Friday, May 8, 2009

Mediocristan or Extremistan?

In his book The Black Swan, Nassim Taleb refers to the two worlds above. Mediocristan encompasses the vast majority of bankers and traders, who mistakenly believe that their success is tied into some sort of patterned knowledge and "intuitiveness" of markets, never believing that their success is purely luck. Then Bear Stearns fails and all of their gains for the past 100 years are wiped out.

In Extremistan, seemingly unthinkable events play out with huge banks failing, stock markets crashing, and the U.S. running debt levels to that of a third world country.

I mention these because we made two trades that at least doubled our money over the last 10 days and a third that made us a nice profit in one day. Citi soared at the open yesterday before plummeting back to $3.50 at one point, and Fifth Third went from $3.70 to the mid-$6s (Dr. Mike predicted BAC would be the most volatile player under the stress test charade and with futures leaning towards $15, his call is looking excellent). FAZ soared after the initial bank run yesterday, and $6 calls at 10 A.M. doubled your money by 2. So, my "if you can't beat em', join em'" theory proved to be dead on, and thankfully, both of my brothers and Anonymous joined us for the ride. But my brother insisted on asking the question, "are we still in Mediocristan, a.k.a. did we just get lucky," and it's a good one.

I would argue yes and no. The results of the stress tests proved entirely predictable, and as my other brother pointed out, seemed "choreographed." Sources close to the banks kept leaking out possible results which turned out to be incredibly accurate. Geithner chimed in a few times, stating results would be "reassuring." So no, the actual results were certainly no black swan event. But I would argue that our government being forced through public outrage to conduct the charade of putting our banks through a test, an industry that has internal and external regulators, may be an event we might never see again. Once that mechanism was put in place, the outcome was inevitable.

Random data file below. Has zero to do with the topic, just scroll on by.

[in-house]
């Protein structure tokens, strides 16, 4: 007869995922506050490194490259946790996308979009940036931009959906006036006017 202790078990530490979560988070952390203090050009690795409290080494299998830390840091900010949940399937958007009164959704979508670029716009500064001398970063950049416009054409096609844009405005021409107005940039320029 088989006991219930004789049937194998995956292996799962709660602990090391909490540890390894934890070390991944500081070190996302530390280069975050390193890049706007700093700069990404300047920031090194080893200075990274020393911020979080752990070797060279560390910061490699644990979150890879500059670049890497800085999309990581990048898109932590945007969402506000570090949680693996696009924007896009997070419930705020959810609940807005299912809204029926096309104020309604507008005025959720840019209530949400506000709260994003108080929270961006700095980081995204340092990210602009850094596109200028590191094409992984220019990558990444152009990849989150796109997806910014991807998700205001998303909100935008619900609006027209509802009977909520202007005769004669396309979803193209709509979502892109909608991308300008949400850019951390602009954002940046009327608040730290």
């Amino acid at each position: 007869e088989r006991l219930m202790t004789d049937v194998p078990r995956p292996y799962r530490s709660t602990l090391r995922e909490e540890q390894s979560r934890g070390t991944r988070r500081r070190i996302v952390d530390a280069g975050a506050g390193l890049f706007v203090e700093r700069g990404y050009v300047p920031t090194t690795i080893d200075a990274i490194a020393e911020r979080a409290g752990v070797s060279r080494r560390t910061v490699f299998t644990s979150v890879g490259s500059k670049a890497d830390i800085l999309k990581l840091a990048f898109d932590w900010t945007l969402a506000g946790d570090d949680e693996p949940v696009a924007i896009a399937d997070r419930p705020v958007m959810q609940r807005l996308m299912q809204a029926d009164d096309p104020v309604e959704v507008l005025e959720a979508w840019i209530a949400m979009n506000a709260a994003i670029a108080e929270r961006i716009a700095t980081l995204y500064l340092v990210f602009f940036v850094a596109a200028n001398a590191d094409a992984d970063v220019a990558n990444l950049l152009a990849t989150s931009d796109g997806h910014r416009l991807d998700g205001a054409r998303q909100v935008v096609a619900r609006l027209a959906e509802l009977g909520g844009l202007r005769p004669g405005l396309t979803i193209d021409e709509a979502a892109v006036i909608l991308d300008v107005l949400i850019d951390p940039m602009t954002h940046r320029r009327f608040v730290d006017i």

So now we are stuck in no man's land. The sigh of relief has come, but everyone knows the tests were useless. Unemployment rose to 8.9% this morning. Gold and oil are climbing rapidly, not only on tepid recovery optimism, but belief in inflation. As oil head back towards $60 and unemployment coasts towards 10%, anybody still believe in this rally? I don't, but with the SEC still holding onto their no short card, I'm biding my time in commodities and watching Build-a-Bear head back to $4.

2 comments:

Tiger Coach said...

Ax...

Remember, the analysts who called bottom all the way down to 6,500 are now calling top all the way back to 15,000. Without a significant catalyst to buoy this rally, we may be looking a slide... a test... and that is when the short card will be played.

Geithner will place his entire wager on the banking system as "the" engine of stability and growth. And will gladly accommodate their success in any way shape or form...

Still there is a lingering specter as to "Who can you Trust?" when it comes to the financials.

***Should an inflation play be the model of choice, (and all signs are pointing that direction) then we can easily see a market of 20,000 within a year or two... Next to the DOLLAR, EQUITIES will be pumped with enough hydrogen to reach the ozone layer. But remember, the Hidenberg was filed with Hydrogen. I believe this mark can turn on a dime.***

Regardless, a good profit for you and the family. While firmly entrenched in the short side of the market, you were able to see opportunity. And that my friend is the reason we play this game.

AX said...

Thanks, TC, but we're not done yet, working on a new hedge idea, will email you over the weekend.